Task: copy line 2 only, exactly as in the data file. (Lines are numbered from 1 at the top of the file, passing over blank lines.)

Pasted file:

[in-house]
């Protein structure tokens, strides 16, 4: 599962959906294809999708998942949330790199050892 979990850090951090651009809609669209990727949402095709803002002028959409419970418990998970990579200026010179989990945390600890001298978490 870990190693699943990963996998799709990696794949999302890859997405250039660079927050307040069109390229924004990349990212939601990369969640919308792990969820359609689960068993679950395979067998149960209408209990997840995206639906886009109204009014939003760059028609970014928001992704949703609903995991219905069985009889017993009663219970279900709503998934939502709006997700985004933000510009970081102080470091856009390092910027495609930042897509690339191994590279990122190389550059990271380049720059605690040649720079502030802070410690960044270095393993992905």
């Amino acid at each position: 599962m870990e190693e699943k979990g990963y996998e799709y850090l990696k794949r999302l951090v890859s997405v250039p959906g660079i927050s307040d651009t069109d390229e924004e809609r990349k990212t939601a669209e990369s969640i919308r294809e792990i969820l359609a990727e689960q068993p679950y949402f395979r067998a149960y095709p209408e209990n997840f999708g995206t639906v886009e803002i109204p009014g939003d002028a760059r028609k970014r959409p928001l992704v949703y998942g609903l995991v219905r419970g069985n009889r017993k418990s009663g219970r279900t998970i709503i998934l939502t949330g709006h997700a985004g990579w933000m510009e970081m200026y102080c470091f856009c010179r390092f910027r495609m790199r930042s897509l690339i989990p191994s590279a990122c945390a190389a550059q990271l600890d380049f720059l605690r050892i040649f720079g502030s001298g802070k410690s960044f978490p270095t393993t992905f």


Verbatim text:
């Protein structure tokens, strides 16, 4: 599962959906294809999708998942949330790199050892 979990850090951090651009809609669209990727949402095709803002002028959409419970418990998970990579200026010179989990945390600890001298978490 870990190693699943990963996998799709990696794949999302890859997405250039660079927050307040069109390229924004990349990212939601990369969640919308792990969820359609689960068993679950395979067998149960209408209990997840995206639906886009109204009014939003760059028609970014928001992704949703609903995991219905069985009889017993009663219970279900709503998934939502709006997700985004933000510009970081102080470091856009390092910027495609930042897509690339191994590279990122190389550059990271380049720059605690040649720079502030802070410690960044270095393993992905």